The instrument didn’t play itself. Even the best commercial reeds, handmade one at a time from bamboo, barely made a sound. Since the fragile mouthpieces had to be crafted to individual players and instruments, there was little choice: I had to learn to make my own reeds.

With a bad reed, my oboe could be a beastly instrument honking and squeaking as if it had a mind of its own. When my reeds were working, though, I learned that making a sound spoke my emotions more directly than my own voice.

The pleasure of making music was not the oboe’s only attraction, however. My teacher had been right; the oboe did come with rewards. Composers wrote juicy solos for oboes that sent band directors into ecstasy. Teachers excused me for band competitions, a trip to All-State Orchestra in the mountains, and, finally, the university wind ensemble’s week-long tour.

At fourteen, I checked into a Pinehurst motel with fifty college students and within an hour was sipping a twenty-year-old drummer’s beer while he stroked my ego. The ensemble’s director–something of a local celebrity, having played French horn on the original recording of the Captain Kangaroo theme music in the 1950s–also fawned over his little oboe player.

That summer of 1974, I attended the Transylvania Music Camp, which was part of the larger Brevard Music Center near Asheville, North Carolina. There, I studied with oboists from the Dallas and Atlanta symphonies. Since I was advanced for my age, I was also placed in the Music Center’s Repertory Training Program, where I played through most of the Beethoven and Brahms symphonies with high school and college music students.

Upon returning from Brevard I took a summer job at the mall music store, a position I landed from a manager who liked my wholesome appearance. Before long I was sneaking drinks with the piano salesman and breaking for loading-dock tokes with Guitarman Ray. My parents and teachers didn’t say anything. I doubt if they suspected a junior high school classical music student could get into such trouble.

Back at school, I noticed that my classmates toiled harder over their textbooks than I did over my oboe, yet they didn’t receive the same special attention. I’d found my magic dress. If I played the oboe reasonably well, I was rewarded without having to do the difficult academic work required of everyone else.

There was only one hitch. I needed to spend hours making reeds, or my oboe would make no sound at all. Reed-making became the conduit to my elevated status. I didn’t visit my secret creekside spot anymore, or canoe, or even read much. I certainly didn’t study.

My adolescence had boiled down to swamp grass. Arundo donax is the bamboo used for wicker furniture, paper pulp, cellulose for rayon fabric, and reeds for the oboe, bassoon, clarinet, saxophone, and bagpipes. In my case, two pieces of the cane are tied together in a bundle and scraped until they vibrate, making a sound when the oboist blows through the reed’s opening.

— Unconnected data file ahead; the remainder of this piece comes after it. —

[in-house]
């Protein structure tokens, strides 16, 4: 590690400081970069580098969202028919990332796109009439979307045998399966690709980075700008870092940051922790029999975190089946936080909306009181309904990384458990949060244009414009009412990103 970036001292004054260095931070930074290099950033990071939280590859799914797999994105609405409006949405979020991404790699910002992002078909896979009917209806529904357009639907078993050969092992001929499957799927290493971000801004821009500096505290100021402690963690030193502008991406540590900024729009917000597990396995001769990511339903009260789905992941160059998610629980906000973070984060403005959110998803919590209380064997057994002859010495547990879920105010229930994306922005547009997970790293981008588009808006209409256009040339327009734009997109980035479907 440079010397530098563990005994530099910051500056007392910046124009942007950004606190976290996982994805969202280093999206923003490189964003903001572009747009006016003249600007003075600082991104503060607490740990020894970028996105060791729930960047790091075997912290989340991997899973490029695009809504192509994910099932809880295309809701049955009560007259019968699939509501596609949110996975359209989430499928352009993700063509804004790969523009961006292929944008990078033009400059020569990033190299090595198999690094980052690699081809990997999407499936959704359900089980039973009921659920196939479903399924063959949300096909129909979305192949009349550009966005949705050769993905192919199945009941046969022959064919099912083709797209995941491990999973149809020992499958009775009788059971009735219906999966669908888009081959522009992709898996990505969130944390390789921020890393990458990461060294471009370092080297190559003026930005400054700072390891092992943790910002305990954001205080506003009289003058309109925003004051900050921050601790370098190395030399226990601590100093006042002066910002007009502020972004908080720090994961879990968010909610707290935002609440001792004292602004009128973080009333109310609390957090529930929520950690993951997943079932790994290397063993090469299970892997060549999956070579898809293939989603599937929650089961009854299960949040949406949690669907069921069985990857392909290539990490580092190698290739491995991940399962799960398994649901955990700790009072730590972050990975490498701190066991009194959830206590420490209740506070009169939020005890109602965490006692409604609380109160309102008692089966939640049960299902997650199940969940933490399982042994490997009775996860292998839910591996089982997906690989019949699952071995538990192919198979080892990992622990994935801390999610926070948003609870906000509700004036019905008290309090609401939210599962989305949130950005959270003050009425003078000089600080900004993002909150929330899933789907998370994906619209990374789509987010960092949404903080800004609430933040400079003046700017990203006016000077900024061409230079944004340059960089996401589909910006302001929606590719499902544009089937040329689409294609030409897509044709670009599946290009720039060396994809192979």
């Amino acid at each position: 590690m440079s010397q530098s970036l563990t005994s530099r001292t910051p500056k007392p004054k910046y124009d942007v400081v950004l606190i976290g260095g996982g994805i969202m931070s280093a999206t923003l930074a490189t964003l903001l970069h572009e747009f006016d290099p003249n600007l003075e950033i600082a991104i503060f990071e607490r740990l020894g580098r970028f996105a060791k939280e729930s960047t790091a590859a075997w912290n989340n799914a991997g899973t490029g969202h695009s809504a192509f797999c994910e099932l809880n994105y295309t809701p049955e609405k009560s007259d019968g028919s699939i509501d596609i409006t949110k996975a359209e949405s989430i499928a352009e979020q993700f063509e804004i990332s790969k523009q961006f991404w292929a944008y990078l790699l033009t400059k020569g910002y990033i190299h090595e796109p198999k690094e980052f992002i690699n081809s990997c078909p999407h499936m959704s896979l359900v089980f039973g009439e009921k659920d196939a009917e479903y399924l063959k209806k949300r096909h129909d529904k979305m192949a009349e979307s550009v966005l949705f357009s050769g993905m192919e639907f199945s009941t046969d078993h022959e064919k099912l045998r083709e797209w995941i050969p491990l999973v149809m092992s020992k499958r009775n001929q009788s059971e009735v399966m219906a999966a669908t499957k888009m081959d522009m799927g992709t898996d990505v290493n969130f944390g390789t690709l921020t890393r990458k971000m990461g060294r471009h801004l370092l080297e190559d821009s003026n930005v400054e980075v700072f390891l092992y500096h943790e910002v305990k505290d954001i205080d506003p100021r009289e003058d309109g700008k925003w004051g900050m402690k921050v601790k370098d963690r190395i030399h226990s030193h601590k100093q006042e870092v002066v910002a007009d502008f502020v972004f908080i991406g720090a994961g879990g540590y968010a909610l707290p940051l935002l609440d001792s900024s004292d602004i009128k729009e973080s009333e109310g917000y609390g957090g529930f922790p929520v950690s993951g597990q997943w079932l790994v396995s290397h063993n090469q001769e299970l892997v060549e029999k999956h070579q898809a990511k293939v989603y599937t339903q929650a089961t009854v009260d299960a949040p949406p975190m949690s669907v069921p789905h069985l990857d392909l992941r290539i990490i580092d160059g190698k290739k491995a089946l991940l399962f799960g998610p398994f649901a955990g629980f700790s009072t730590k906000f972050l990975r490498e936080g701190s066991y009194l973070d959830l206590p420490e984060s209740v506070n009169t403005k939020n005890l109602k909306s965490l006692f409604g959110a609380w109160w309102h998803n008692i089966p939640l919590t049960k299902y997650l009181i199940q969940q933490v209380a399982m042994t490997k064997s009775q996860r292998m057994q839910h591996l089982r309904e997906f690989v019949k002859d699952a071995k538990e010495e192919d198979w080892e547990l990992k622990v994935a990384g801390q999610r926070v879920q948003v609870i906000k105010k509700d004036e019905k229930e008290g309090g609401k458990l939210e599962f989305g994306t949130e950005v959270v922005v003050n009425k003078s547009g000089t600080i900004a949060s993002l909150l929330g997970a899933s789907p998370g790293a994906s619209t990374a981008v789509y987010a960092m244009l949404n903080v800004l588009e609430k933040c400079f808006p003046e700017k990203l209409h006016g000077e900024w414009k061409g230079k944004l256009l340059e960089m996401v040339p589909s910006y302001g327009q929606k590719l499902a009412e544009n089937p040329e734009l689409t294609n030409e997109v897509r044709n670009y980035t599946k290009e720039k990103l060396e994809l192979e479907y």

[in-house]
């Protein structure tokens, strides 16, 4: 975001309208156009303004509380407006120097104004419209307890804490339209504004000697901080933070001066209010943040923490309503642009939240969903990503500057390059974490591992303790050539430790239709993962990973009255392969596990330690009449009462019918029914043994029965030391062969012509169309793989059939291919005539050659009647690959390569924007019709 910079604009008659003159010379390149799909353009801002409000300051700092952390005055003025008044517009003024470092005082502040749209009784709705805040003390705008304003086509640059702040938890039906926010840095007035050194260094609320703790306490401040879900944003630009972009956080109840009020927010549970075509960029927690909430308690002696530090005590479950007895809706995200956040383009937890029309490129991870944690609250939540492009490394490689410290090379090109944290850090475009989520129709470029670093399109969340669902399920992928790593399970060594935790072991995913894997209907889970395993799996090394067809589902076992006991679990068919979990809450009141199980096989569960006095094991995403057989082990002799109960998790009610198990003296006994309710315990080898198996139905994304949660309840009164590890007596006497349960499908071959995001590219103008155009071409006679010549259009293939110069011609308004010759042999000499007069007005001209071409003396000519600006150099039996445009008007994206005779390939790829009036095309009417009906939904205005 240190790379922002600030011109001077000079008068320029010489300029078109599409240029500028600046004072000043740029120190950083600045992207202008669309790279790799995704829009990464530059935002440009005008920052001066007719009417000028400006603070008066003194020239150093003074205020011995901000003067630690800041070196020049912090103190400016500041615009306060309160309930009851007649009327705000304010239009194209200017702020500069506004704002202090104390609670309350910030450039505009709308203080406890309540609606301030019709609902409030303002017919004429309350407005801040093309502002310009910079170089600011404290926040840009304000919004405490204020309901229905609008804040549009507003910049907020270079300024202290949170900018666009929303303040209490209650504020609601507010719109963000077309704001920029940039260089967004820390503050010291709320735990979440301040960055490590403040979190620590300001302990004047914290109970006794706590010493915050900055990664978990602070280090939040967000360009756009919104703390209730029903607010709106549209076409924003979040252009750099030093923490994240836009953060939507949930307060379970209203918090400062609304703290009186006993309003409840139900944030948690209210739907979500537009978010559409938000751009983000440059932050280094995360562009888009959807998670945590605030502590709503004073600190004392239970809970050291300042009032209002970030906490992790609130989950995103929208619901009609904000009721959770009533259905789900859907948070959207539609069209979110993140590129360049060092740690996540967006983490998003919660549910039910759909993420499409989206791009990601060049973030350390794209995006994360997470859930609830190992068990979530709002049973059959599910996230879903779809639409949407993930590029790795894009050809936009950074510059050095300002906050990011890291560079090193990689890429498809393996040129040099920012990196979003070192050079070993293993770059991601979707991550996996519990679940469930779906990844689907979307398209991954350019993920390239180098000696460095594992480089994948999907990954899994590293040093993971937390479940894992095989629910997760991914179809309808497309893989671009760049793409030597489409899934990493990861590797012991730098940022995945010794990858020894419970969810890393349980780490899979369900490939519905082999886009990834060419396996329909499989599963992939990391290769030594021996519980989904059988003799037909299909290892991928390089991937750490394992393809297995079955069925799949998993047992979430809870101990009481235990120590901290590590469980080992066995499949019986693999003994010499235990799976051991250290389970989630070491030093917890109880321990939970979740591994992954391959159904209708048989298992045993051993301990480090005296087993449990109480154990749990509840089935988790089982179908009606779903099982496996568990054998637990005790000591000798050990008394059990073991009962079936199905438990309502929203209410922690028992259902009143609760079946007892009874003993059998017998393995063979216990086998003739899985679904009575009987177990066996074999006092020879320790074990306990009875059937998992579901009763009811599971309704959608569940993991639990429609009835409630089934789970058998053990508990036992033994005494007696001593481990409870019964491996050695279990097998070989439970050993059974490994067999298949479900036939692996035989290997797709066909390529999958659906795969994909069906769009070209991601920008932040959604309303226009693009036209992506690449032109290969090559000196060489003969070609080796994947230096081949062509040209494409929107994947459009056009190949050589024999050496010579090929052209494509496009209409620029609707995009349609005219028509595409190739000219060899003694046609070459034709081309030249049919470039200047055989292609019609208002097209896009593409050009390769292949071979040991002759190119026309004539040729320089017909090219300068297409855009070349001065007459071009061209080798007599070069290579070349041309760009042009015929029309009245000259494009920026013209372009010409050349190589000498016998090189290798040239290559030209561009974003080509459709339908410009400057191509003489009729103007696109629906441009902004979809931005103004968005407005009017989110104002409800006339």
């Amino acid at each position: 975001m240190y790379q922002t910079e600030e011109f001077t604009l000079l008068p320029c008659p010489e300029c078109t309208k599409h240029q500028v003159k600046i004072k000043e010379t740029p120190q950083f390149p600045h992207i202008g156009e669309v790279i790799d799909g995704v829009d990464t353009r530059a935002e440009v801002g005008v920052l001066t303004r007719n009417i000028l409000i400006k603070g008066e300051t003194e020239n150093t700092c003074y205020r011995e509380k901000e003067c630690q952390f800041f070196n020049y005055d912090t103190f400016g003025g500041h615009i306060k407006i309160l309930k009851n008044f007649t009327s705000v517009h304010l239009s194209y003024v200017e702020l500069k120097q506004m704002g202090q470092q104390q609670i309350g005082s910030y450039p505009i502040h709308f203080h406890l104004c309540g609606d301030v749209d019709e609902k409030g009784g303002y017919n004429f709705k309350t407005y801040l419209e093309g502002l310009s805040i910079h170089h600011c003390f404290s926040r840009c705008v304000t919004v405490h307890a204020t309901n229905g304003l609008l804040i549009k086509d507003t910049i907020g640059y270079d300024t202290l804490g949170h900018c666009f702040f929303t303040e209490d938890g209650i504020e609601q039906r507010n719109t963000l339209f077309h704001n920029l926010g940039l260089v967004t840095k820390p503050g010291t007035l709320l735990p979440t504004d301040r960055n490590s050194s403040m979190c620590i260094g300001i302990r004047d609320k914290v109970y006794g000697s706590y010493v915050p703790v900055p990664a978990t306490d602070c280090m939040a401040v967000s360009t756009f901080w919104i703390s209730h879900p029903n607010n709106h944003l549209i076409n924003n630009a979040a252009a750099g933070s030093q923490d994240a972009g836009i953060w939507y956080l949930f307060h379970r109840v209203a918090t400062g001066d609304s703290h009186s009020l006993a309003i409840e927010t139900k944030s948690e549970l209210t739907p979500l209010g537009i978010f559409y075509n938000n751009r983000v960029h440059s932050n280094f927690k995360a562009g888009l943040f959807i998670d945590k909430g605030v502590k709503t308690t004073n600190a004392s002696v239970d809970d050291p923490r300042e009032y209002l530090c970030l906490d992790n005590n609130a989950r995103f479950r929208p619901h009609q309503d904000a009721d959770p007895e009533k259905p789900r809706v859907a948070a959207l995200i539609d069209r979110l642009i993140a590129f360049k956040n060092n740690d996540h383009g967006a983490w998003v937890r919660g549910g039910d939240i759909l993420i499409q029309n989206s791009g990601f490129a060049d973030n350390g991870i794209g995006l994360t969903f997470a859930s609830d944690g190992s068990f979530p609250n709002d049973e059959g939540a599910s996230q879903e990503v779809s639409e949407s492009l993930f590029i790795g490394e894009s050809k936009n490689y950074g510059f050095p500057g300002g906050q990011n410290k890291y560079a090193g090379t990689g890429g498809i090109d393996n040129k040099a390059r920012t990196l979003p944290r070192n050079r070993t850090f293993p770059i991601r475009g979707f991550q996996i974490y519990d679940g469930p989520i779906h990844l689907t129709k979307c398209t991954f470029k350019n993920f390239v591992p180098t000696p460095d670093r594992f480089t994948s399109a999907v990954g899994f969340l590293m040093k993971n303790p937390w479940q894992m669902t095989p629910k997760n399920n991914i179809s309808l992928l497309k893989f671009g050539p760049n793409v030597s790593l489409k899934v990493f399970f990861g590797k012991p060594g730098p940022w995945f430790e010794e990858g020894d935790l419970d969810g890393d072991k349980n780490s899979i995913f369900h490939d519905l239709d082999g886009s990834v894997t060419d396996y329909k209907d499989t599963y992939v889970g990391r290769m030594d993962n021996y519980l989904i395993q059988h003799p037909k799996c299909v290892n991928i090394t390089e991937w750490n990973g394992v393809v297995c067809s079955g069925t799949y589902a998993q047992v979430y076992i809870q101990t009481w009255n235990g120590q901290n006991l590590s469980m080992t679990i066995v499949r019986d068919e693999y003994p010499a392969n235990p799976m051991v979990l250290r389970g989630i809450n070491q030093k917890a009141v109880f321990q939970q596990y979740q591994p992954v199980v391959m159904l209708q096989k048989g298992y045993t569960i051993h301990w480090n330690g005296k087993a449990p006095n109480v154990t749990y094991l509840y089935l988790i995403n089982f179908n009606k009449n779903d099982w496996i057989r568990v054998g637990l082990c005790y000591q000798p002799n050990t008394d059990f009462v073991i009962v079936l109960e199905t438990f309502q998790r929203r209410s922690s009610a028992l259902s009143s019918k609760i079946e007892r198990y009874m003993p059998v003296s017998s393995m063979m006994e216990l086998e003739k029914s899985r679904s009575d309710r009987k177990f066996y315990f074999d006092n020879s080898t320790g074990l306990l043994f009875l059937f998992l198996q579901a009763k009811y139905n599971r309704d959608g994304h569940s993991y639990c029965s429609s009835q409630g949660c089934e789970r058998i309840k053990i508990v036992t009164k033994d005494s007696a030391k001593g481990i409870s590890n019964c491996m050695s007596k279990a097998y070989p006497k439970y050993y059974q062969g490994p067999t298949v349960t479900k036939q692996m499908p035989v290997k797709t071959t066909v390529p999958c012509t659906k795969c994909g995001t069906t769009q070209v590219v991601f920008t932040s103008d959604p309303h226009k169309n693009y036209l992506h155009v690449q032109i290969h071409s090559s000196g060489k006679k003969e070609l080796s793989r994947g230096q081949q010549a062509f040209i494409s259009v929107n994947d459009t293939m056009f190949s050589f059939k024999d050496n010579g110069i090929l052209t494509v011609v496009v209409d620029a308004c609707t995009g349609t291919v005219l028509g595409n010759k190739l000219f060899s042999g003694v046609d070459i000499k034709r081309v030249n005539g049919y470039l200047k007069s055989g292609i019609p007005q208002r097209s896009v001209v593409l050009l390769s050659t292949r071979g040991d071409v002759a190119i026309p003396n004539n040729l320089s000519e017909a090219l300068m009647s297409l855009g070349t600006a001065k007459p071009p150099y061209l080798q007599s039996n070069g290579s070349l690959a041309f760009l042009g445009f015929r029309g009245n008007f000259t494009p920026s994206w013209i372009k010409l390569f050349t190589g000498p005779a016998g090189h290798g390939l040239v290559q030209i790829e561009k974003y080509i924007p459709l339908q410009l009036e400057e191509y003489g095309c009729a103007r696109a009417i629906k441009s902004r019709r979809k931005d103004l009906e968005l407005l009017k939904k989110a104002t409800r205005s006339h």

A brown paper bag arrived from Antibes, France, every few months, packed with cane tubes that clinked like wind chimes. After measuring their diameter, I sliced lengths from the tubes, cutting them to uniform length and shoving a special gouging machine’s carriage back and forth to scoop out a U-shaped channel. Next, I bent the resulting cane strip in half, paring it to a tapered shape before tying it to the cork-covered silver tube. This step involved manual dexterity, twanging fishing twine, and a finished product that sometimes gaped where the cane didn’t quite meet, a problem remedied by pasting slimy so-called fishskin (a specialty item used by goldsmiths) over the space. I tried to forget the membrane actually came from ox gut.

Only then did I start scraping, thinning the cane enough to vibrate. My knife tore the reed’s ragged tip. I blew on the reed to test it. Nothing. I kept scraping, finally getting a loud honk, more like the primitive rhieta I heard in Morocco. Time to start over.

The mess soon blossomed in my pink bedroom–three different lubricant oils, steel filings, and mountains of bamboo shavings. The process took hours, only to be repeated when the reed wore out, which was almost daily.

Not surprisingly, my next report card featured a D-plus in French, almost balancing the D-minus in algebra. I managed to hide it from my parents. What musician needs math? I had become isolated from everything at school, considering myself in a superior class: a musician. My only friends played instruments too; we were a proud bunch of geeks.